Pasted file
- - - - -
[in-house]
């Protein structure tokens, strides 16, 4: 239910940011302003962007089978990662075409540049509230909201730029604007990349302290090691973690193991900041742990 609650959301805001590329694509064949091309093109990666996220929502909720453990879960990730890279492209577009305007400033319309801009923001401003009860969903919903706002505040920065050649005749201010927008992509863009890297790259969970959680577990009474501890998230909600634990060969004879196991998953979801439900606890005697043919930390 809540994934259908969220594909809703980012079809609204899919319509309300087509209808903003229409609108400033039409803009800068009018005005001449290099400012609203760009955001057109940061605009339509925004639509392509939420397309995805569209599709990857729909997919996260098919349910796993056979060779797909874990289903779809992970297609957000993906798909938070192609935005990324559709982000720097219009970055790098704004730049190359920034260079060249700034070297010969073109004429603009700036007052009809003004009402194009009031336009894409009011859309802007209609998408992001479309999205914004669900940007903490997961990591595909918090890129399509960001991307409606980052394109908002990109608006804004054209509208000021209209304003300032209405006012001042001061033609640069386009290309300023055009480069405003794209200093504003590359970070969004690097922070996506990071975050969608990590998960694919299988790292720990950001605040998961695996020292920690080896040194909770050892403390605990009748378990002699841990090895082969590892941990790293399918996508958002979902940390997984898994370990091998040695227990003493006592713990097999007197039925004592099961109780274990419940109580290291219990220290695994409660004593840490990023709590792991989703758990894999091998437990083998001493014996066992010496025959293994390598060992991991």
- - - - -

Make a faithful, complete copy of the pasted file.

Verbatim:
[in-house]
């Protein structure tokens, strides 16, 4: 239910940011302003962007089978990662075409540049509230909201730029604007990349302290090691973690193991900041742990 609650959301805001590329694509064949091309093109990666996220929502909720453990879960990730890279492209577009305007400033319309801009923001401003009860969903919903706002505040920065050649005749201010927008992509863009890297790259969970959680577990009474501890998230909600634990060969004879196991998953979801439900606890005697043919930390 809540994934259908969220594909809703980012079809609204899919319509309300087509209808903003229409609108400033039409803009800068009018005005001449290099400012609203760009955001057109940061605009339509925004639509392509939420397309995805569209599709990857729909997919996260098919349910796993056979060779797909874990289903779809992970297609957000993906798909938070192609935005990324559709982000720097219009970055790098704004730049190359920034260079060249700034070297010969073109004429603009700036007052009809003004009402194009009031336009894409009011859309802007209609998408992001479309999205914004669900940007903490997961990591595909918090890129399509960001991307409606980052394109908002990109608006804004054209509208000021209209304003300032209405006012001042001061033609640069386009290309300023055009480069405003794209200093504003590359970070969004690097922070996506990071975050969608990590998960694919299988790292720990950001605040998961695996020292920690080896040194909770050892403390605990009748378990002699841990090895082969590892941990790293399918996508958002979902940390997984898994370990091998040695227990003493006592713990097999007197039925004592099961109780274990419940109580290291219990220290695994409660004593840490990023709590792991989703758990894999091998437990083998001493014996066992010496025959293994390598060992991991």